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- Asian shares rose on Monday, extending an October rally, as investors hunted for bargains in industrials and basic materials, fueled by a rebound in commodities while the dollar struggled as hopes of a Fed rate rise this year grew even dimmer. Now is not the right time for the United States to raise interest rates, given the global economic situation, China’s Finance Minister Lou Jiwei said in an interview published in the China Business News on Monday. Speaking on the sidelines of the annual meeting of the World Bank and International Monetary Fund in Lima, Lou said developed economies were to blame for the global economic malaise because their slow recoveries were not creating enough demand. Lou’s comments were published hours after U.S. Federal Reserve Vice Chairman Stanley Fischer said policymakers were likely to raise interest rates this year, but that that was “an expectation, not a commitment”. An unexpectedly weak U.S. jobs report for September had led many investors to speculate that the Fed will not deliver its first hike since 2006 this year. Indeed, fed fund futures contract were indicating a rate hike only in 2016.
- Oil prices rose in early Asian trading on Monday after U.S. drillers cut oil rigs for six straight weeks, while traders awaited Chinese trade data to be published following the one-week National Holiday. U.S. drillers removed nine oil rigs in the week ended Oct. 9, bringing the total rig count down to 605, oil services company Baker Hughes Inc (BHI.N) said late on Friday. That total was the least since July, 2010. Drillers had cut a total of 61 rigs over the prior five weeks. Since hitting an all-time high of 1,609 during this week a year ago, weekly rig count reductions have averaged 20. Oil was also supported by a weaker U.S. dollar, since it makes imports for countries using different currencies cheaper.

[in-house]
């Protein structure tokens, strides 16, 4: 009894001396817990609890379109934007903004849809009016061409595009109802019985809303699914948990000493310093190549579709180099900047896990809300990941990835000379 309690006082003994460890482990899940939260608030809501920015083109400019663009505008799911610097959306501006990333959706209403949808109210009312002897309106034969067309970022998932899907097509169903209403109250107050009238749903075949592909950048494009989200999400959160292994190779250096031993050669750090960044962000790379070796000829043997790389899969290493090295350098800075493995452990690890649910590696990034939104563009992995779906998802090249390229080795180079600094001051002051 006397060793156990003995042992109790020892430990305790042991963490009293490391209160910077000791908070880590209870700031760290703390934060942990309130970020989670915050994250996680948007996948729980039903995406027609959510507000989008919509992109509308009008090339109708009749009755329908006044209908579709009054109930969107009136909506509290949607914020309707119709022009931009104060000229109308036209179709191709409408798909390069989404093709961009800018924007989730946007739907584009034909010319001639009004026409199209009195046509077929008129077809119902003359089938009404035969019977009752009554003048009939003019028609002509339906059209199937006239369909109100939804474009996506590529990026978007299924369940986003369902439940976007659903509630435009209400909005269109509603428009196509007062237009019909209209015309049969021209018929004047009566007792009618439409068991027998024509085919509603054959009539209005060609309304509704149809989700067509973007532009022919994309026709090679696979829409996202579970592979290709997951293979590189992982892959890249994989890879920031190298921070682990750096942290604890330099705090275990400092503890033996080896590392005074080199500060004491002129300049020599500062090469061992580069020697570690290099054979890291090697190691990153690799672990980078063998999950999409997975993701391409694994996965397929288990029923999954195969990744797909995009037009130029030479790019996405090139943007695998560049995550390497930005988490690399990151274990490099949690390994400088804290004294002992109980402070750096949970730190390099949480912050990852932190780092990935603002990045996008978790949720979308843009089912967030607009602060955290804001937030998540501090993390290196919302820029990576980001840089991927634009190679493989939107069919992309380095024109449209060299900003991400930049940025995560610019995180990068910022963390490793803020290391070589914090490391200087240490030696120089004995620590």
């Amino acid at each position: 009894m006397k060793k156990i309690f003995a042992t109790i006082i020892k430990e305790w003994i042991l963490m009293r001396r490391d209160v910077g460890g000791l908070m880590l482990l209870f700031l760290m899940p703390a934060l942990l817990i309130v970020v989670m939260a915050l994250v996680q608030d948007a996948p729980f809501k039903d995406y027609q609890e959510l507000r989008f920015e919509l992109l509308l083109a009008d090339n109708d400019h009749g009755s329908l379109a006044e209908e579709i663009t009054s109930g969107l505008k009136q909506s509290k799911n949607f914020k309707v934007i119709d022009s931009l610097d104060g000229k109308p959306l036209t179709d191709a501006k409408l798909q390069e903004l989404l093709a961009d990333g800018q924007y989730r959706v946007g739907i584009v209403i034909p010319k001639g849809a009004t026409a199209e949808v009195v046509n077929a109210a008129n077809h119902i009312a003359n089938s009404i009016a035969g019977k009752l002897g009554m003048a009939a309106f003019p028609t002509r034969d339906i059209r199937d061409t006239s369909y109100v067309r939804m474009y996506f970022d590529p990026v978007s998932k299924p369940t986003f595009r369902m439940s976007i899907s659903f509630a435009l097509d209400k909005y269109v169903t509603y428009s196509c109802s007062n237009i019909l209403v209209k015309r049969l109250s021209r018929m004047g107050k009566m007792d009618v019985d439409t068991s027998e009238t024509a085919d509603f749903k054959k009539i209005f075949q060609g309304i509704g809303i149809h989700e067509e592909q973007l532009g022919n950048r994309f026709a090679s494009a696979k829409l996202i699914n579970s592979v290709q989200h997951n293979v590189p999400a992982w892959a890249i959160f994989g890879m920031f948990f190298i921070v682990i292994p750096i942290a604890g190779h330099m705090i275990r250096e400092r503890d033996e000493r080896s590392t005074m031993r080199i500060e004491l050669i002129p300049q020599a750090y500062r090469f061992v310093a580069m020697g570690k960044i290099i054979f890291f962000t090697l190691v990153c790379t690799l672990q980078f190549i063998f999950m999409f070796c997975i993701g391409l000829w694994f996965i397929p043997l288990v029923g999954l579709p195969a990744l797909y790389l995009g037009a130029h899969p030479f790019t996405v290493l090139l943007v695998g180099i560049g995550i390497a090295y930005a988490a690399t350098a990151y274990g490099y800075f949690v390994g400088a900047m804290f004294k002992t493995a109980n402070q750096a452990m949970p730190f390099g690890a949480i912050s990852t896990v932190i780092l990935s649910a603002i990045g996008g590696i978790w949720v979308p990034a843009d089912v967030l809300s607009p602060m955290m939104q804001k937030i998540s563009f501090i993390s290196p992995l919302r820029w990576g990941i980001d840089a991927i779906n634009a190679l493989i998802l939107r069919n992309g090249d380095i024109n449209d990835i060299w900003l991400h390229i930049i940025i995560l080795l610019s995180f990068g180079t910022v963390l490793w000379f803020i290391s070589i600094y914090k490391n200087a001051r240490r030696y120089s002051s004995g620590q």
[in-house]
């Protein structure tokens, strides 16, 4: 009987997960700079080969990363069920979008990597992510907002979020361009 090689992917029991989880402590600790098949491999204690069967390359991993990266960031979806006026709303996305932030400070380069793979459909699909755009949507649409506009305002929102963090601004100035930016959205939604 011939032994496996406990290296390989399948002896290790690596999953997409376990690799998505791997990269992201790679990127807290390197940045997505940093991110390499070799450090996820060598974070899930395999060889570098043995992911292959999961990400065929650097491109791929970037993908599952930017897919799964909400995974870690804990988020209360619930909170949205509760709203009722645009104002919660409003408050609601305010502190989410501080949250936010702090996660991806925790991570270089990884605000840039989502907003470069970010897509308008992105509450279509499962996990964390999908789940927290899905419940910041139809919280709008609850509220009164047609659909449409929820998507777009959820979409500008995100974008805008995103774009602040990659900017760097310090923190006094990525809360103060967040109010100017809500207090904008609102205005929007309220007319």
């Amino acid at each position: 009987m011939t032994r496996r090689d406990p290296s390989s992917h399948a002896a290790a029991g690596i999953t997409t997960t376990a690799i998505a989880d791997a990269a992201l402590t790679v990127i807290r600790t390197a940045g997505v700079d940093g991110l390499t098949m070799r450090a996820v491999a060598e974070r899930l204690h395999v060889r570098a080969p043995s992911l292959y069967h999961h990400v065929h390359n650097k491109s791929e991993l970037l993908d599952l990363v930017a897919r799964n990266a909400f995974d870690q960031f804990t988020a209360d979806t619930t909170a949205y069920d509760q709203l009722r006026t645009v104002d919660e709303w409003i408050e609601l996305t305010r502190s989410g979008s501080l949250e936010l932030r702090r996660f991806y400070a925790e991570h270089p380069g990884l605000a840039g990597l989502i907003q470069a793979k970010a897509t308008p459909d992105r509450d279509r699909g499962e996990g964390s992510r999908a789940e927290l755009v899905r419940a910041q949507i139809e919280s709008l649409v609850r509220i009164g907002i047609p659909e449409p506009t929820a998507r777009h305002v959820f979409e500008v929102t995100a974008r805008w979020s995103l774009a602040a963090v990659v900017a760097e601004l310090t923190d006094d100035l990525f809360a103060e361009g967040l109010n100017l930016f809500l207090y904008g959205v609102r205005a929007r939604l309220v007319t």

- The U.S. dollar hit three-week lows against the euro as minutes from the Federal Reserve’s September policy meeting showed the Fed in no rush to raise interest rates. Data from China in coming days is likely to point to further weakness in the world’s second-largest economy, starting with import and export data to be published on Tuesday. Some investors fear the economy is at risk of a hard landing which could jeopardize an increasingly fragile international outlook, though most analysts forecast a slow deceleration, predicting that a raft of earlier support measures will gradually kick in. Later this week, the market may take its cues from Chinese trade data due on Tuesday, as well U.S. economic indicators such as retail sales data on Wednesday and the consumer price index on Thursday.
- Gold prices jumped in Asia on Monday as investors show greater confidence that the Federal Reserve will hold steady in October. In the week ahead, investors will be looking to Wednesday’s U.S. data on retail sales and Thursday’s data on consumer prices for fresh indications on the strength of consumer spending. On Monday, markets in Japan will be closed for a national holiday along with Canada. In the U.S., Chicago Fed President Charles Evans is to speak, while Fed Governor Lael Brainard is to speak at another event. Last week, Gold rallied to the highest level in seven weeks on Friday on the back of heightened expectations that the Federal Reserve will hold off on hiking interest rates until 2016. Gold would benefit from any delay in raising U.S. interest rates as higher interest rates make gold look less competitive against interest-yielding assets. A rate hike would also boost the dollar, which would make dollar-denominated gold more expensive to holders of other currencies.